Click here to see the full interview with Dr. Lisa Brateman.

And follow Lisa on twitter for more relationship advice.

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Study Finds Very Good Reason To Work Past Retirement Age

For those who still enjoy the fantasy of a retirement life that includes strolls on the beach, walking hand-in-hand with a silver fox, snap out of it. People who don’t retire are healthier, a new study found.

The University of Miami researchers, examining data collected on the National Health Interview Survey of 83,000 people post-65, found that the 13 percent who remained in the workforce were in better health than their counterparts who don’t work.

“Being unemployed/retired was associated with the greatest risk of poor health across all health status measures, even after controlling for smoking status, obesity, and other predictors of health,” the study authors concluded.

But the results don’t show whether working past retirement age is what made senior citizens with jobs healthier than their non-working peers. The study authors even acknowledged that the reverse is often true: Health problems force some people to drop out of the workforce.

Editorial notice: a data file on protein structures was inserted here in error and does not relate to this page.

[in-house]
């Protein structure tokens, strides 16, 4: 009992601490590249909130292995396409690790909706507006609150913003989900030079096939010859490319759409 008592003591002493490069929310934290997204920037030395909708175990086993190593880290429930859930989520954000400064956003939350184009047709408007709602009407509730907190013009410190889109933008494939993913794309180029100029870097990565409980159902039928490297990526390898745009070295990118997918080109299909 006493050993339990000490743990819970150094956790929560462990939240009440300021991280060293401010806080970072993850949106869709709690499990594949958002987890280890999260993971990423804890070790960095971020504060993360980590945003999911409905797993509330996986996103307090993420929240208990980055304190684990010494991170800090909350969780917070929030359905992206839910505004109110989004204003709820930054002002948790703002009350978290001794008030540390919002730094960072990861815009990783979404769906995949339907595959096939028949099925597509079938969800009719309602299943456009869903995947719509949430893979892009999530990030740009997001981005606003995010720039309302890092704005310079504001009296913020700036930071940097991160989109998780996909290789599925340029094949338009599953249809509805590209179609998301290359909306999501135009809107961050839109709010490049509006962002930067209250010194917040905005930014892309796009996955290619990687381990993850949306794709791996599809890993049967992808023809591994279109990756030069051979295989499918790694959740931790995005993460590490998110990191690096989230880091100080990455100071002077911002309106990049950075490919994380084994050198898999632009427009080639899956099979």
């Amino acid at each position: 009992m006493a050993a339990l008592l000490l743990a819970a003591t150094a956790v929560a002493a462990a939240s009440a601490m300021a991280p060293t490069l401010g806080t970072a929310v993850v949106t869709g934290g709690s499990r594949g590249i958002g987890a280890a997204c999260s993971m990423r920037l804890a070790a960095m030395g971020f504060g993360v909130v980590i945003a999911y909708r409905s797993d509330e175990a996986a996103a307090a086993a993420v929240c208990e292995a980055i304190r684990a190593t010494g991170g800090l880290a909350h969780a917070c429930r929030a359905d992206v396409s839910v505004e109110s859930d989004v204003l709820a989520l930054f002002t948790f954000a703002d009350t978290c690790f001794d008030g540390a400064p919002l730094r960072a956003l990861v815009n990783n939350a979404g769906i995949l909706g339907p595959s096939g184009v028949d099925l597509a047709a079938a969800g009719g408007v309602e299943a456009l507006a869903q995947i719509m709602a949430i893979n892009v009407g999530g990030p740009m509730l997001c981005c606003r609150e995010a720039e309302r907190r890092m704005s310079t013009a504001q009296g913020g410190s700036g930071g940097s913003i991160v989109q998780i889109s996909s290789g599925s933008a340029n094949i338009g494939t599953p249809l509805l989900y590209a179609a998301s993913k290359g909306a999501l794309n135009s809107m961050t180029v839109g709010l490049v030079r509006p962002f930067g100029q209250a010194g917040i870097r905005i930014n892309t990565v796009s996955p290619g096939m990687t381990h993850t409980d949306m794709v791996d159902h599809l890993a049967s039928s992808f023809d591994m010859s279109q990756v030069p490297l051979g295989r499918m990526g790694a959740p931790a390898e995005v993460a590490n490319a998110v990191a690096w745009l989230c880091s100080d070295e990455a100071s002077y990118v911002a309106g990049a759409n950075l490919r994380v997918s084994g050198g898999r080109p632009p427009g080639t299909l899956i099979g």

The report was published Thursday in the journal Preventing Chronic Disease, a publication of the Centers for Disease Control and Prevention.

The idea that working keeps you young isn’t a new one of course. Many studies have documented the link between involuntary unemployment of older workers and depression. Keeping your mind active is also an important part of aging well, studies have shown

So if your heart is set on that beach stroll, maybe take a crossword puzzle with you?

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The Truth About Governor Christie’s Weight

On September 22, news broke that governor and U.S. presidential candidate Chris Christie had given General Michael Cunniff, the leader of New Jersey’s 9,000+ national guardsmen, a weighty ultimatum. The general had 90 days to slim down — or he would face dismissal.

As it turns out, General Cunniff did not meet the military’s basic combat-readiness criteria, and the governor was the one who had to issue the command.

In response, Cunniff said: “Many people struggle with weight control — I am not immune from this.”